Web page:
The roster for the USMNT’s January training camp was released on Friday. All but one of the 26 names hail from MLS (Mix Diskerud being the one exception), with ten players having played in the World Cup Qualifying cycle just completed, but with nine players yet to appear for the senior side. This year’s camp will split time between California and Brazil, as coach Jurgen Klinsmann looks to begin simulating tournament conditions for his players, and the camp will conclude with a friendly against the Korea Republic on February 1 (5:00 p.m., ESPN2, WatchESPN and UniMas).
Defense: Positions of need
The U.S. squad as developed by Klinsmann in the past 18 months is quite deep, with multiple options in most positions. The defense, however, could certainly be improved, and that’s where the majority of the new faces play. At fullback, both DaMarcus Beasley and Brad Evans have done quite well, with Beasley in particular impressing in a late-career renaissance. But the fact remains that neither are defenders by trade. If Steve Cherundolo regains form and fitness in time for the Cup, he might be the answer at right back, but no one not named Beasley has looked good on the left. Now, several young players are getting a shot to impress.
On the left, Klinsmann has brought in Michael Harrington (Portland Timbers), Chris Klute (Colorado Rapids), and Seth Sinovic (Sporting Kansas City). Beasley’s not present, so one of these guys, at least, is going to get his shot.
On the right, DeAndre Yedlin and Chance Myers have both been included. Yedlin started the MLS season in very strong form, but tailed off much like his entire Seattle team. Myers, of course, won MLS Cup with Kansas City. While both players can make decent claims for their inclusion, Sheanon Williams had a better season than either of them, especially going forward, and has reason to feel snubbed.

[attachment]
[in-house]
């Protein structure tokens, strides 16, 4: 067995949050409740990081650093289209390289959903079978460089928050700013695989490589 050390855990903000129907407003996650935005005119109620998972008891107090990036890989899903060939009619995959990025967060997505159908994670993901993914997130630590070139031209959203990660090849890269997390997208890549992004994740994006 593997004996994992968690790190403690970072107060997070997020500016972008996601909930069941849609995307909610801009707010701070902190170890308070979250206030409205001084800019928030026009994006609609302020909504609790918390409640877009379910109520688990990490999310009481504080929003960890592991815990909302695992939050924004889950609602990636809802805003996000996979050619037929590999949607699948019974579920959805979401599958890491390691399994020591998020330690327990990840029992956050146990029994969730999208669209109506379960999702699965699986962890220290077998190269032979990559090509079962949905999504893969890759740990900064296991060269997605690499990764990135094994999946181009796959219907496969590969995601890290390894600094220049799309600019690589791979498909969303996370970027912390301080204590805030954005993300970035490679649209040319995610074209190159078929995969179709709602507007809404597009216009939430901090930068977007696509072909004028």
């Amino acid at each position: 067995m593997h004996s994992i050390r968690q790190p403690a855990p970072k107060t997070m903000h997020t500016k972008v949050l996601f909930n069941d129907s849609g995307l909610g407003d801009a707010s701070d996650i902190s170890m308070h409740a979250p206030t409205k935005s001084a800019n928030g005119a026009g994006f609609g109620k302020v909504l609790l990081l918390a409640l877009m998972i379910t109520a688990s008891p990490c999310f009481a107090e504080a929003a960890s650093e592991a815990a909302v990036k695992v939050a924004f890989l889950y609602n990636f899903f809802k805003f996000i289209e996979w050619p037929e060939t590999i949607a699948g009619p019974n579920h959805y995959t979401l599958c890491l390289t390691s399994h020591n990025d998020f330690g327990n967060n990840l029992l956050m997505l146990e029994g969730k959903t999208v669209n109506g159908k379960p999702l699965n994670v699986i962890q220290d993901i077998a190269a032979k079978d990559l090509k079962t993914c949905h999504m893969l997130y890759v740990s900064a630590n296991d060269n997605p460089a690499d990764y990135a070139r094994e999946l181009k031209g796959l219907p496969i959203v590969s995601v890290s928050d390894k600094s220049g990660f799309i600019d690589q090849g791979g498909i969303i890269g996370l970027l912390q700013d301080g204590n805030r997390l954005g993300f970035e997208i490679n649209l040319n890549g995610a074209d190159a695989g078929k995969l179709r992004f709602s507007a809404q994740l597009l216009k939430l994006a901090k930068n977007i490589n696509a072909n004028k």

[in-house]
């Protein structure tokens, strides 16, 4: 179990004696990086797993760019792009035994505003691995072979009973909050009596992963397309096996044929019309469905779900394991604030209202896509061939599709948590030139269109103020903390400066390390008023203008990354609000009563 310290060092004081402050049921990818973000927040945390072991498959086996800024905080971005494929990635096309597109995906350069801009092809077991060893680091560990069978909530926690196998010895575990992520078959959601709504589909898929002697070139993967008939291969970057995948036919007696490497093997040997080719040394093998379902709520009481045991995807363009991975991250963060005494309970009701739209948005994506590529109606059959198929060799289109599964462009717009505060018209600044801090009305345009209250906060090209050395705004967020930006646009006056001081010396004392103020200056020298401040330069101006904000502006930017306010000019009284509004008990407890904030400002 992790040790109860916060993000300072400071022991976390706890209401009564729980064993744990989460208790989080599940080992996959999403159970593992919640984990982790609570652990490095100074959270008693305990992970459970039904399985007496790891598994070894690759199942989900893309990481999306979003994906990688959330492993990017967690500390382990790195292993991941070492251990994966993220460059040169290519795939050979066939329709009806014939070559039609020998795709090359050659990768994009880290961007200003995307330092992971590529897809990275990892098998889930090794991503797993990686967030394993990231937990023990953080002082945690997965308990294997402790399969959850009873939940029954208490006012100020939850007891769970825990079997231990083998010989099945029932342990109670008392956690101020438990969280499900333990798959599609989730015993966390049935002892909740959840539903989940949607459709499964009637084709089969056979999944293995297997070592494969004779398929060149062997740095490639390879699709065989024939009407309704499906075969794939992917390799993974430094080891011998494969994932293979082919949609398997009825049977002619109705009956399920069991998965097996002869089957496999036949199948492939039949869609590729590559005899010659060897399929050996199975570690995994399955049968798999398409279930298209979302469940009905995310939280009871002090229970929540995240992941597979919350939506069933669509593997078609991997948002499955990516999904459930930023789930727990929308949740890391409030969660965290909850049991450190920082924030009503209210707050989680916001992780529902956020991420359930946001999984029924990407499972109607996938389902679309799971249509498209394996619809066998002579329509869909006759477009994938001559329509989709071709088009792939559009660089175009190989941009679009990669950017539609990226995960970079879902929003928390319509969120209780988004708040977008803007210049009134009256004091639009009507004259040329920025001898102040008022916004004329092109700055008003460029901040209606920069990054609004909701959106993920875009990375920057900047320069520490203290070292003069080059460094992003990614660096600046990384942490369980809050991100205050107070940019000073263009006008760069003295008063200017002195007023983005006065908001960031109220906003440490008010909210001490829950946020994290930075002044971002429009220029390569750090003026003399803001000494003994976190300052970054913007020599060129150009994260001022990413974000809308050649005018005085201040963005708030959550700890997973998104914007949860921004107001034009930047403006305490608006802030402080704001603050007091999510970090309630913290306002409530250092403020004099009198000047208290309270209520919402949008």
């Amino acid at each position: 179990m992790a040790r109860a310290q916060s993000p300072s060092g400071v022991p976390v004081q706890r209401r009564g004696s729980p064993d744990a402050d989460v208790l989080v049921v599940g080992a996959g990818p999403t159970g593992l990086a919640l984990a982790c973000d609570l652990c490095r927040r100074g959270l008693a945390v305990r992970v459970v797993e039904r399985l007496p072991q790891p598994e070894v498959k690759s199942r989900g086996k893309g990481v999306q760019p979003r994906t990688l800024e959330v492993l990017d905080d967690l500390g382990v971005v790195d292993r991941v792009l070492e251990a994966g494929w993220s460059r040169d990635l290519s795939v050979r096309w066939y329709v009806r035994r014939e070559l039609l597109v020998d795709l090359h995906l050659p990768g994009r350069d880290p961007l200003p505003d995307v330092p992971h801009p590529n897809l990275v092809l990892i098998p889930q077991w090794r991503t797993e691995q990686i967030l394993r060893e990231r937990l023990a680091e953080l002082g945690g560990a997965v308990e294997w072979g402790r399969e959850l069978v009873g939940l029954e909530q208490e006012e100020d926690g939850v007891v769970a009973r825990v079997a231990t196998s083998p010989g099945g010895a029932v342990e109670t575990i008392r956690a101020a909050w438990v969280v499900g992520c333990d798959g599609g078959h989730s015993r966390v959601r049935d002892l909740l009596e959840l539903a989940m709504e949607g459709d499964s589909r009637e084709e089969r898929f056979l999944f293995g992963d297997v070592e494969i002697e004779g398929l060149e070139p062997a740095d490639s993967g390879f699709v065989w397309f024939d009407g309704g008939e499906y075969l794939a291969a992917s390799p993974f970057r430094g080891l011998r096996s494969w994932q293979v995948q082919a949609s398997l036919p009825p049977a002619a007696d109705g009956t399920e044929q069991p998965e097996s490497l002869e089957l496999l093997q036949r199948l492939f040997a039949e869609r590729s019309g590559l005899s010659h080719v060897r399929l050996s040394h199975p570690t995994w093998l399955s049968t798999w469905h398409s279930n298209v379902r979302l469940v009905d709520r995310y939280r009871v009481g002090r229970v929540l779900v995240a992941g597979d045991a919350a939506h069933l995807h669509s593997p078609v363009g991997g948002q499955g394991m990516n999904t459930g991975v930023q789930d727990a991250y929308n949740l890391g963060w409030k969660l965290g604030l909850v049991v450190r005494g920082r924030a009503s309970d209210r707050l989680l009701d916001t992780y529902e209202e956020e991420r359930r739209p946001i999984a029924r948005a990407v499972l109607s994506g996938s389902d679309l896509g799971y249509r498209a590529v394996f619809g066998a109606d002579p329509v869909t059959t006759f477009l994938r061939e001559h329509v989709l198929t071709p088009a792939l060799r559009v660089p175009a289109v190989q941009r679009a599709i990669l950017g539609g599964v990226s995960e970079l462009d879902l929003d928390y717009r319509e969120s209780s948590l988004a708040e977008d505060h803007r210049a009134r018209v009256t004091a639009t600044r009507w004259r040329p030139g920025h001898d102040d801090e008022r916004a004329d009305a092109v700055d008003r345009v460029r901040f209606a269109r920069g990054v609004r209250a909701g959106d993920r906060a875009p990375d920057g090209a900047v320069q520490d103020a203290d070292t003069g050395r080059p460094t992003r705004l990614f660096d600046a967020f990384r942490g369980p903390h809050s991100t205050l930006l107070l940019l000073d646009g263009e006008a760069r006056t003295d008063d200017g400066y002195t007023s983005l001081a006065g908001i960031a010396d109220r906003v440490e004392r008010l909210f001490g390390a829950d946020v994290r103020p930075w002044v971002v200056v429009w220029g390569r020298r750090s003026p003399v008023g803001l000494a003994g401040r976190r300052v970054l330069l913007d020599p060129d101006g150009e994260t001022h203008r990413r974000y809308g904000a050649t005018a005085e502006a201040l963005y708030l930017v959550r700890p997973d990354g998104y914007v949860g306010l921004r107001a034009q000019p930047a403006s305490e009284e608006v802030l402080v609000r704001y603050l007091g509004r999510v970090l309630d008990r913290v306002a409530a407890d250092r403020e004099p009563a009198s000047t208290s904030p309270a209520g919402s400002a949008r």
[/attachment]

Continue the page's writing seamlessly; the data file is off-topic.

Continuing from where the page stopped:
In the center, both the presumed starters, Omar Gonzalez and Matt Besler, are in camp, along with Clay Goodson, so it looks more like refinement over revolution there. Shane O’Neill (Colorado Rapids), though, is also in camp, having featured for the U.S. at the 2013 FIFA U-20 World Cup. Again, the Union faithful may have reason to feel aggrieved, as Amobi Okugo has grown into a powerful central defender, and surely deserves a chance. Perhaps Klinsmann still views him as a midfielder, where the U.S. is fairly stacked, and where Okugo has not played for more than a year.
Midfield: Red Bulls and rewards
The new faces in midfield are Eric Alexander and Dax McCarty of NYRB, Luis Gil (Real Salt Lake), and Benny Feilhaber (Sporting KC). While Union fans won’t care for the New York connections, both Red Bull middies have performed well this year. Gil and Feilhaber were both important cogs in getting their teams to the MLS Cup. Gil is surely a player for the future. Feilhaber, his Gold Cup gamewinner aside, has consistently failed to inspire with the national team, but now has one more chance.
Forwards: Mike Magee, Mike Magee, Mike Magee
The big story here is the inclusion of Mike Magee. Magee’s season was just too good to be denied, and he finally gets his shot with the national team. It may be too late, of course, what with players like Jozy Altidore and Aron Johannsson already looking like locks, but perhaps Eddie Johnson’s recent ambivalent national-team form, combined with his off-field attitude issues have loosened his place in the team. If Magee outperforms Johnson in January, he might sneak a spot.
Who’s it gonna be?
Last year, Matt Besler had never played for the U.S. before being called into the January camp. Now? He’s probably a World Cup starter. Someone new from this camp is very likely to make the final roster; it’s just a question of who. Will it be Magee, as just mentioned? Or one of the fullbacks? Will the needs in defense mean multiple new faces find themselves on the plane to Brazil in a few months? The new guys have 26 days to make their case.